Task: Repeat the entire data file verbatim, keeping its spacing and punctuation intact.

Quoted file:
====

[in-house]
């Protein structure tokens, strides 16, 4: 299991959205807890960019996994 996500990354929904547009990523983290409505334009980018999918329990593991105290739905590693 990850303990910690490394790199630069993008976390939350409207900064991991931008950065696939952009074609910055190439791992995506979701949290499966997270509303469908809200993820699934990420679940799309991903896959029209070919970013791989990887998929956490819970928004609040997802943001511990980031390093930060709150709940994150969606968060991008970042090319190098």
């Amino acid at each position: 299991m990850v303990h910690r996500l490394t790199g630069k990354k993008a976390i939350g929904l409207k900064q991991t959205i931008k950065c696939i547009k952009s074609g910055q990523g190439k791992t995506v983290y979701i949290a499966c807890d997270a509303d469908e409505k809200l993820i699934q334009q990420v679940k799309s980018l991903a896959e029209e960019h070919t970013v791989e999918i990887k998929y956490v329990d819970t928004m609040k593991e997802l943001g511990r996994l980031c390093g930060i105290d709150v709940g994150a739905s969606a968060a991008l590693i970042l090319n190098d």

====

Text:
[in-house]
């Protein structure tokens, strides 16, 4: 299991959205807890960019996994 996500990354929904547009990523983290409505334009980018999918329990593991105290739905590693 990850303990910690490394790199630069993008976390939350409207900064991991931008950065696939952009074609910055190439791992995506979701949290499966997270509303469908809200993820699934990420679940799309991903896959029209070919970013791989990887998929956490819970928004609040997802943001511990980031390093930060709150709940994150969606968060991008970042090319190098």
């Amino acid at each position: 299991m990850v303990h910690r996500l490394t790199g630069k990354k993008a976390i939350g929904l409207k900064q991991t959205i931008k950065c696939i547009k952009s074609g910055q990523g190439k791992t995506v983290y979701i949290a499966c807890d997270a509303d469908e409505k809200l993820i699934q334009q990420v679940k799309s980018l991903a896959e029209e960019h070919t970013v791989e999918i990887k998929y956490v329990d819970t928004m609040k593991e997802l943001g511990r996994l980031c390093g930060i105290d709150v709940g994150a739905s969606a968060a991008l590693i970042l090319n190098d």